The Energy Security Board and Australian Energy Market Operator are beginning to frame the design of our post-2025 electricity market.
This supposedly reflects the view that our present market design is “no longer” fit for purpose.
Let’s be clear: it was never ‘fit for purpose’ from the day the Victorian market began in the mid-1990s, followed by the National Electricity Market.
In 1992, the State Electricity Commission of Victoria published scenarios showing how iit could achieve a 20% reduction in emissions by 2005, using experience from its Demand Management Action Program and renewables: for example the SECV and Victorian Solar Council had installed our first ‘large’ grid- connected wind generator at Breamlea, near Geelong, in the mid-1980s.
Then the economic fundamentalists and ruthless asset sale experts took over when the Kennett government was elected in late 1992. Energy market design ignored demand-side action. Support for renewable energy was slashed.
The National Grid Management Council, tasked with design of the market, initially framed some reasonable objectives in 1992:
- to encourage the most efficient, economical and environmentally sound development of the electricity industry consistent with key National and State policies and objectives;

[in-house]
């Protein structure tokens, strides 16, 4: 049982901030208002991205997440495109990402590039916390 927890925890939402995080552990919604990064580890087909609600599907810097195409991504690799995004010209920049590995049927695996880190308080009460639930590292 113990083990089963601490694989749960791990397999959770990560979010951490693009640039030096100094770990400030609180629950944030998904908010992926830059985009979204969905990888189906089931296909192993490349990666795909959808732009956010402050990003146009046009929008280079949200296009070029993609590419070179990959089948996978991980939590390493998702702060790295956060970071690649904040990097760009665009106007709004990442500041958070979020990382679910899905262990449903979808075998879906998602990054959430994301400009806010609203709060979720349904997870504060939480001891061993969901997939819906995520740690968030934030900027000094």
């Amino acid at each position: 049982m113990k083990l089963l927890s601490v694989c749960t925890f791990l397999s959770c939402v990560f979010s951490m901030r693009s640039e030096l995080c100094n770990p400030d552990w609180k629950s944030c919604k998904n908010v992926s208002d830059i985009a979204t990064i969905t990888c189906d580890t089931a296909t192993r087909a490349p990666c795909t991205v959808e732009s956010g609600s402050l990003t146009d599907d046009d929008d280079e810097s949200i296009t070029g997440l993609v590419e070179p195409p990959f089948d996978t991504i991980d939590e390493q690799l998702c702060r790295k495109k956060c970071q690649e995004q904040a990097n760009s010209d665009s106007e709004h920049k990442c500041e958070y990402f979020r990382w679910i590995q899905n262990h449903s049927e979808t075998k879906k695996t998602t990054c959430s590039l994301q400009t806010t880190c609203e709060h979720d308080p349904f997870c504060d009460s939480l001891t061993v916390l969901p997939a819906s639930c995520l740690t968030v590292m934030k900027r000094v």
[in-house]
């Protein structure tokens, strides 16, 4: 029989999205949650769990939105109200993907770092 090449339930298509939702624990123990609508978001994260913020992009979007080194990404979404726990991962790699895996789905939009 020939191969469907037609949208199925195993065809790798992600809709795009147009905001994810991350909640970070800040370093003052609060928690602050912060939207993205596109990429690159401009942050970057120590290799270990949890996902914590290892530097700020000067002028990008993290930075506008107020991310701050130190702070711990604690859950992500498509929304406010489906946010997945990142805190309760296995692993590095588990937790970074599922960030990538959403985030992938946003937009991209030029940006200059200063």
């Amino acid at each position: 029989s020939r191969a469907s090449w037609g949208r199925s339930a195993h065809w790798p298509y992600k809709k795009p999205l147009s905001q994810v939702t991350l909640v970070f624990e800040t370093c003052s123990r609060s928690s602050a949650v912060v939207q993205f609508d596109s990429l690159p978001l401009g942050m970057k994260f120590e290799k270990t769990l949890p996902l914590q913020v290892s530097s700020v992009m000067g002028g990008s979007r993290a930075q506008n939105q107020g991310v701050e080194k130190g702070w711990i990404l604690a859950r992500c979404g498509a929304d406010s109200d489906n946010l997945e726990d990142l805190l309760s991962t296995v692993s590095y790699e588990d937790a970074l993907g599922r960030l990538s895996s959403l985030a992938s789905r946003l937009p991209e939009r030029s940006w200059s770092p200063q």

- to provide a framework for long-term;
least cost solutions to meet future power supply demands including appropriate use of demand management;
- to maintain and develop the technical, economic and environmental performance and/or utilisation of the power system.
But these were modified over time to exclude environment and focus on electricity prices not overall cost. They evolved into ‘economic’ objectives—actually short-term narrow financial objectives limited to energy supply.
The 2002 Parer Review identified problems with market design that have still not been fixed.
The Australian Energy Market Operator and Energy Security Board are doing some good work reframing future energy market design. But the barriers to fundamental change are challenging and deeply ingrained in energy culture.
- Alan Pears is a senior industry fellow at RMIT University, advises a number of industry and community organisations and works as a consultant.Originally published on Renew Magazine. Reproduced with permission of the author.